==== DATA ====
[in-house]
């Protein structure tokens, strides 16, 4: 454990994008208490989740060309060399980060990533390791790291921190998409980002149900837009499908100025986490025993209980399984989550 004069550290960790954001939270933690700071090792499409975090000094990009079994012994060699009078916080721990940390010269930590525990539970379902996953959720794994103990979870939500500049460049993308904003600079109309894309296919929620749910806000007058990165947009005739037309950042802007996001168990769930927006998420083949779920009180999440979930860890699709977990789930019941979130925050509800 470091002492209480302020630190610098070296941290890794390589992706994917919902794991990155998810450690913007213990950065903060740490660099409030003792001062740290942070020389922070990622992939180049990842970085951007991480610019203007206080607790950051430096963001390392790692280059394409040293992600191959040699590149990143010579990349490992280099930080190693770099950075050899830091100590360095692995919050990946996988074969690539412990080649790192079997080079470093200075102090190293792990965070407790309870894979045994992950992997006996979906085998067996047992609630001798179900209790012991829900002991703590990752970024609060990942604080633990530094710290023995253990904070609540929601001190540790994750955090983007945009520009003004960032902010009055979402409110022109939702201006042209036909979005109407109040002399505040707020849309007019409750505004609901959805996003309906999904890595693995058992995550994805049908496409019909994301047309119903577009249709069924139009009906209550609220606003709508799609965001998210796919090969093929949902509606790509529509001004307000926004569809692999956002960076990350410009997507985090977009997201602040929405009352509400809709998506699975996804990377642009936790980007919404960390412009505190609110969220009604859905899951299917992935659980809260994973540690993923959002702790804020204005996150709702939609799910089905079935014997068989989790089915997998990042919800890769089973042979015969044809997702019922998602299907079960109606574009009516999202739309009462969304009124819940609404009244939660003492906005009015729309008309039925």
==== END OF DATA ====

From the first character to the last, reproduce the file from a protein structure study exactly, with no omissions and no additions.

[in-house]
């Protein structure tokens, strides 16, 4: 454990994008208490989740060309060399980060990533390791790291921190998409980002149900837009499908100025986490025993209980399984989550 004069550290960790954001939270933690700071090792499409975090000094990009079994012994060699009078916080721990940390010269930590525990539970379902996953959720794994103990979870939500500049460049993308904003600079109309894309296919929620749910806000007058990165947009005739037309950042802007996001168990769930927006998420083949779920009180999440979930860890699709977990789930019941979130925050509800 470091002492209480302020630190610098070296941290890794390589992706994917919902794991990155998810450690913007213990950065903060740490660099409030003792001062740290942070020389922070990622992939180049990842970085951007991480610019203007206080607790950051430096963001390392790692280059394409040293992600191959040699590149990143010579990349490992280099930080190693770099950075050899830091100590360095692995919050990946996988074969690539412990080649790192079997080079470093200075102090190293792990965070407790309870894979045994992950992997006996979906085998067996047992609630001798179900209790012991829900002991703590990752970024609060990942604080633990530094710290023995253990904070609540929601001190540790994750955090983007945009520009003004960032902010009055979402409110022109939702201006042209036909979005109407109040002399505040707020849309007019409750505004609901959805996003309906999904890595693995058992995550994805049908496409019909994301047309119903577009249709069924139009009906209550609220606003709508799609965001998210796919090969093929949902509606790509529509001004307000926004569809692999956002960076990350410009997507985090977009997201602040929405009352509400809709998506699975996804990377642009936790980007919404960390412009505190609110969220009604859905899951299917992935659980809260994973540690993923959002702790804020204005996150709702939609799910089905079935014997068989989790089915997998990042919800890769089973042979015969044809997702019922998602299907079960109606574009009516999202739309009462969304009124819940609404009244939660003492906005009015729309008309039925």